The same blind adherence to d’Souza’s bogus “evidence” as legitimate proof of election fraud in 2020 fuels the CSPOA-True the Vote coalition. How this strategy will play out on the ground may well depend on how effective the “constitutionalist” sheriffs are in their “investigations,” which Mack insists they can initiate entirely on their own and without anyone else’s permission.
A number of the gathered sheriffs spoke from the stage to outline their plans, including Dar Leaf, the sheriff of Michigan’s Barry County, whose own “investigations” have brought his office under fire from the state attorney general’s office. Leaf’s seizure of a voting machine—which was then disassembled—helped spark Mack’s decision to make such actions part of a nationwide campaign to bolster the 2000 Mules narrative.
Leaf harkened to the “constitutionalist” claim that county sheriffs are the supreme law of the land, saying: “What that does, it gives you the power—and I don’t know if you’re gonna appreciate me saying this—if we can’t get anywhere, we’re looking at doing grand juries, at the common law.”
[As the Anti-Defamation League explains, “common law grand juries” are sham juries comprised of far-right “sovereign citizens” who deploy “paper terrorism” tactics to intimidate local officials. They have been at the center of a number of armed standoffs with federal officers, most notably the 1996 Montana Freemen standoff.]
Sheriff Calvin Hayden of Johnson County, Kansas, a Kansas City suburb of about 500,000, complained that while his county is a “great” place to live, a recent trend in population growth meant new residents were “bringing some of their politics from the crummy place they lived to my county, and it’s not fun.”
Hayden told the audience there was no evidence the voting machines in Johnson County were certified, and said he’d been asked to resign by both “presidents” of the Republican and Democratic parties—claims that were promptly refuted by the Kansas City Star.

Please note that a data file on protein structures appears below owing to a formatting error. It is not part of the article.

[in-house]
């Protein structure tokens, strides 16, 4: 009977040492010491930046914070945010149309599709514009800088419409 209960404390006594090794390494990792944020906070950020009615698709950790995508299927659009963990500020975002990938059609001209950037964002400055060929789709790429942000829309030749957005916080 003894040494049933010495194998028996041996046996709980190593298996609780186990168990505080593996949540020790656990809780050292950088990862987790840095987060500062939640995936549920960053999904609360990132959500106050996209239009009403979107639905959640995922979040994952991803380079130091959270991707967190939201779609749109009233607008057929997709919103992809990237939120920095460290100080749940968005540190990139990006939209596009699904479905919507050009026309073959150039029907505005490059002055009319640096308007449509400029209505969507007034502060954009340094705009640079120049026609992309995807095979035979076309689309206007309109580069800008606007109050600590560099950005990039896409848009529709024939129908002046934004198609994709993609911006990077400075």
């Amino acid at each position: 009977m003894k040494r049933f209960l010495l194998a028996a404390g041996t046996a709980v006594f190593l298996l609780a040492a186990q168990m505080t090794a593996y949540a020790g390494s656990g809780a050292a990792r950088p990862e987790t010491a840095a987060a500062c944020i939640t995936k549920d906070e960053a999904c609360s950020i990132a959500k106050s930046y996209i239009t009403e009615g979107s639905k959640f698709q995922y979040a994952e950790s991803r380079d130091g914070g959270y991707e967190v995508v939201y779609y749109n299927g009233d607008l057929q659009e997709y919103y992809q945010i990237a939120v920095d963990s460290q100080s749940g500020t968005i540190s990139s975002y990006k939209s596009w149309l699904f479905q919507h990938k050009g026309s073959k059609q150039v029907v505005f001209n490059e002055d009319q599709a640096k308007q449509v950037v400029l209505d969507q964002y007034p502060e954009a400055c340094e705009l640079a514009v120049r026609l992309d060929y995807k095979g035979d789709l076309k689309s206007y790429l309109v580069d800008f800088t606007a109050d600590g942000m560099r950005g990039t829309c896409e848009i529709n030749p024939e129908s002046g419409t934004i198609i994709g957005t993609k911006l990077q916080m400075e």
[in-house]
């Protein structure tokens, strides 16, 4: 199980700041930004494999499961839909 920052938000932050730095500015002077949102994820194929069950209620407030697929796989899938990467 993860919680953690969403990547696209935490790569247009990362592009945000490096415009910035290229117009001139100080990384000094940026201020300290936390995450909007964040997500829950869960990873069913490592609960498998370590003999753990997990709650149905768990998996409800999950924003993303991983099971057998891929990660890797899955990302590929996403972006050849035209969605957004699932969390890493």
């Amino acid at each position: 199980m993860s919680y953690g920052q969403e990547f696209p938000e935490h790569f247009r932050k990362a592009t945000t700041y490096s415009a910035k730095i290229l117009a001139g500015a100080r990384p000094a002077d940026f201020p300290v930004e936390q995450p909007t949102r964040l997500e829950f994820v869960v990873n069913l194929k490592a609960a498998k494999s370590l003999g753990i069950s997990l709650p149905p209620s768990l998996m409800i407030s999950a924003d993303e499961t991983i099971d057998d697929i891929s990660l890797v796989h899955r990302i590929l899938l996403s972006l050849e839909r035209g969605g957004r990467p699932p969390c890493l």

He also said that cops “don’t know anything about elections,” but nonetheless announced: “We are going to start doing our geo-data and fencing!”
However, in King County—where the sheriff is not a “constitutionalist”—the enthusiasm for harassing voters based on the 2000 Mules bunkum is viewed very differently. County elections director Julie Wise promptly requested the sheriff’s office open an investigation into the attempts to perform surveillance at drop-box sites.
“I believe this is a targeted, intentional strategy to intimidate and dissuade voters from using secure ballot drop boxes. My team is not going to stand by and allow any group to seed fear and doubt amongst our residents and voters, especially not when they are simply trying to make their voices heard,” Wise said.
Wise added: “These are serious offenses that impact the heart of our democracy,” noting that her office would “work with appropriate state and federal authorities to ensure that the surveillance signs are fully investigated and that the persons posting them are held accountable under the law.”
Wise said her team is “documenting and removing” the signs and would refer “any information about who planted them to the King County Sheriff’s Office for further investigation.”
King County Prosecutor Dan Satterberg issued a statement backing the investigation: “Signs intended to make voters feel like they are being watched and monitored and violating the law by depositing ballots is voter intimidation, period,” he said.